Thursday, September 04, 2014

District Court Upholds Louisiana's Same-Sex Marriage Ban

A Louisiana federal district court yesterday became only the second court (see prior posting) after the U.S. Supreme Court's Windsor decision to uphold a state law banning same-sex marriage.  In Robicheaux v. Caldwell,  (ED LA, Sept. 3, 2014), the court rejected the argument that heightened scrutiny should apply, and concluded that Louisiana had a rational basis for addressing the meaning of marriage through the democratic process. It held:
This Court is persuaded that Louisiana has a legitimate interest...whether obsolete in the opinion of some, or not, in the opinion of others...in linking children to an intact family formed by their two biological parents.... 
This Court has arduously studied the volley of nationally orchestrated court rulings against states whose voters chose in free and open elections, whose legislatures, after a robust, even fractious debate and exchange of competing, vigorously differing views, listened to their citizens regarding the harshly divisive and passionate issue on same-sex marriage. The federal court decisions thus far exemplify a pageant of empathy; decisions impelled by a response of innate pathos.  Courts that, in the words of Justice Scalia in a different context ... appear to have assumed the mantle of a legislative body.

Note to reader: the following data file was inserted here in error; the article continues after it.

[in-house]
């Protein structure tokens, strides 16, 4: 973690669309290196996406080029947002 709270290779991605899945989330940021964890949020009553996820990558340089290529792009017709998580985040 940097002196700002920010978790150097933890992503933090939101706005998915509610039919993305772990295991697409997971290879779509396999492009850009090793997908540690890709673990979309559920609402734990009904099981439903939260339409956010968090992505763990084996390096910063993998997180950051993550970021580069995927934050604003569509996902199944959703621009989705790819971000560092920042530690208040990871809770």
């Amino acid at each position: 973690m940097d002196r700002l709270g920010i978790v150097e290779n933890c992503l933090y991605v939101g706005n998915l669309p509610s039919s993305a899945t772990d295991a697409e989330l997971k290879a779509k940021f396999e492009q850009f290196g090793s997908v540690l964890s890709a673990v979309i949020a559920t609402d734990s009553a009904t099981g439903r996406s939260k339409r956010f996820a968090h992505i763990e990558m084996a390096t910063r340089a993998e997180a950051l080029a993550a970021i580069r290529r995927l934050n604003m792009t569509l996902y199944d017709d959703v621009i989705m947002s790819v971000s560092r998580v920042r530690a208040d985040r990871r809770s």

SCOTUSblog reports on the decision.

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